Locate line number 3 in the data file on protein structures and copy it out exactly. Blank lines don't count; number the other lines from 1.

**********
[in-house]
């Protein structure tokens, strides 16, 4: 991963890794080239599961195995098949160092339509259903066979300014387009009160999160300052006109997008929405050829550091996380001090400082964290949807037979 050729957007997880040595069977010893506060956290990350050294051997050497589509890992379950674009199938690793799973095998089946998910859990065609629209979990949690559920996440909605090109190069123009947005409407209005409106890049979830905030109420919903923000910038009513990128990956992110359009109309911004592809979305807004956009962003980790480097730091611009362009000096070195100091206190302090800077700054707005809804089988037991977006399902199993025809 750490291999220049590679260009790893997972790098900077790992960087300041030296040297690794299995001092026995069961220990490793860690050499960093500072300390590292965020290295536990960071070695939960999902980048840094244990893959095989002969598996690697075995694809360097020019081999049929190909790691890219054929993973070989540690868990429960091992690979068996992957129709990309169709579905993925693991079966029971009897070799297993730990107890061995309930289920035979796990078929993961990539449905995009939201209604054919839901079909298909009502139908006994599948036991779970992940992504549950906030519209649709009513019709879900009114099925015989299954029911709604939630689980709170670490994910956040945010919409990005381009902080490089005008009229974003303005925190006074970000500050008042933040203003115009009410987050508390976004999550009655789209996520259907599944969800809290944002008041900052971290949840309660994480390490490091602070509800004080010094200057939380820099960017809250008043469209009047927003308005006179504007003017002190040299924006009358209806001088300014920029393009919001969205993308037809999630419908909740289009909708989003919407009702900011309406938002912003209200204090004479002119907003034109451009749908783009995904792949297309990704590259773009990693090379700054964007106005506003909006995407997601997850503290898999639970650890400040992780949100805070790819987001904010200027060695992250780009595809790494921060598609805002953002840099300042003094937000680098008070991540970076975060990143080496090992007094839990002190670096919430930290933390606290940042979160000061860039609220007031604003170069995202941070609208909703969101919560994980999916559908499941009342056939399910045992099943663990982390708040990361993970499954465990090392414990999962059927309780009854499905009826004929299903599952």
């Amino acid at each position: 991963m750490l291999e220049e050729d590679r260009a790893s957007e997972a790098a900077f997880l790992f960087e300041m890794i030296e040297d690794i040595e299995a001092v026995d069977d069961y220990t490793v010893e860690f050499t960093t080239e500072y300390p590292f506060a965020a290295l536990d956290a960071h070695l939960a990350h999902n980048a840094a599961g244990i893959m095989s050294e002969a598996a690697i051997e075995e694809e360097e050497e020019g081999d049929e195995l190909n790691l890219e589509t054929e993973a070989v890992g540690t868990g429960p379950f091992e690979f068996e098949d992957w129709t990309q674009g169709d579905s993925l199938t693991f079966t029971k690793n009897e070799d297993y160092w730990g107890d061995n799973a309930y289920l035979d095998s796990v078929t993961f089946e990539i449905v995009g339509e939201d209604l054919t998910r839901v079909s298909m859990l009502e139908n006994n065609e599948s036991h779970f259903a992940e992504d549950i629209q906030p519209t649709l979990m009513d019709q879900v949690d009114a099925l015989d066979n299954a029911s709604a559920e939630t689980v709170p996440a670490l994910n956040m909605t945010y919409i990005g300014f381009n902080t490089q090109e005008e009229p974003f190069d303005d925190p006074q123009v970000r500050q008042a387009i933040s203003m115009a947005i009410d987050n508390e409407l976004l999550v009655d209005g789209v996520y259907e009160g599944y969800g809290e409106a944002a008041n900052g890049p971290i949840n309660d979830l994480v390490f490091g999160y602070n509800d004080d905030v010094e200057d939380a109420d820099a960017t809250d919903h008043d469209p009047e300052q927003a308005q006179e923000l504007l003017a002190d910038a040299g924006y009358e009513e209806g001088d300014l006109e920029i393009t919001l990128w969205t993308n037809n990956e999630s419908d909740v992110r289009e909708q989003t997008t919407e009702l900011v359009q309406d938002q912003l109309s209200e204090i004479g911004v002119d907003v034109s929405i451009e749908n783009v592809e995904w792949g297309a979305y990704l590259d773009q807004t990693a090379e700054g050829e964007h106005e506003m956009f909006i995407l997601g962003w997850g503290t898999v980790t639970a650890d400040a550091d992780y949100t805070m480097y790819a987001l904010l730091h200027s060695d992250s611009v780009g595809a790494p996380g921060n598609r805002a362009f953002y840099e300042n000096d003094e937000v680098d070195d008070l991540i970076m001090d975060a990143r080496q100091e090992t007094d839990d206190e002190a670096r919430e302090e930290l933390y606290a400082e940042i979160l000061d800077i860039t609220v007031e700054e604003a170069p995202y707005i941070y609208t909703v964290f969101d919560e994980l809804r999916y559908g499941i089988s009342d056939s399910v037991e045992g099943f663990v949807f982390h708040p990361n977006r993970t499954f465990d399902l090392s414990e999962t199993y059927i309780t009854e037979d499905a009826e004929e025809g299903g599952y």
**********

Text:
């Amino acid at each position: 991963m750490l291999e220049e050729d590679r260009a790893s957007e997972a790098a900077f997880l790992f960087e300041m890794i030296e040297d690794i040595e299995a001092v026995d069977d069961y220990t490793v010893e860690f050499t960093t080239e500072y300390p590292f506060a965020a290295l536990d956290a960071h070695l939960a990350h999902n980048a840094a599961g244990i893959m095989s050294e002969a598996a690697i051997e075995e694809e360097e050497e020019g081999d049929e195995l190909n790691l890219e589509t054929e993973a070989v890992g540690t868990g429960p379950f091992e690979f068996e098949d992957w129709t990309q674009g169709d579905s993925l199938t693991f079966t029971k690793n009897e070799d297993y160092w730990g107890d061995n799973a309930y289920l035979d095998s796990v078929t993961f089946e990539i449905v995009g339509e939201d209604l054919t998910r839901v079909s298909m859990l009502e139908n006994n065609e599948s036991h779970f259903a992940e992504d549950i629209q906030p519209t649709l979990m009513d019709q879900v949690d009114a099925l015989d066979n299954a029911s709604a559920e939630t689980v709170p996440a670490l994910n956040m909605t945010y919409i990005g300014f381009n902080t490089q090109e005008e009229p974003f190069d303005d925190p006074q123009v970000r500050q008042a387009i933040s203003m115009a947005i009410d987050n508390e409407l976004l999550v009655d209005g789209v996520y259907e009160g599944y969800g809290e409106a944002a008041n900052g890049p971290i949840n309660d979830l994480v390490f490091g999160y602070n509800d004080d905030v010094e200057d939380a109420d820099a960017t809250d919903h008043d469209p009047e300052q927003a308005q006179e923000l504007l003017a002190d910038a040299g924006y009358e009513e209806g001088d300014l006109e920029i393009t919001l990128w969205t993308n037809n990956e999630s419908d909740v992110r289009e909708q989003t997008t919407e009702l900011v359009q309406d938002q912003l109309s209200e204090i004479g911004v002119d907003v034109s929405i451009e749908n783009v592809e995904w792949g297309a979305y990704l590259d773009q807004t990693a090379e700054g050829e964007h106005e506003m956009f909006i995407l997601g962003w997850g503290t898999v980790t639970a650890d400040a550091d992780y949100t805070m480097y790819a987001l904010l730091h200027s060695d992250s611009v780009g595809a790494p996380g921060n598609r805002a362009f953002y840099e300042n000096d003094e937000v680098d070195d008070l991540i970076m001090d975060a990143r080496q100091e090992t007094d839990d206190e002190a670096r919430e302090e930290l933390y606290a400082e940042i979160l000061d800077i860039t609220v007031e700054e604003a170069p995202y707005i941070y609208t909703v964290f969101d919560e994980l809804r999916y559908g499941i089988s009342d056939s399910v037991e045992g099943f663990v949807f982390h708040p990361n977006r993970t499954f465990d399902l090392s414990e999962t199993y059927i309780t009854e037979d499905a009826e004929e025809g299903g599952y």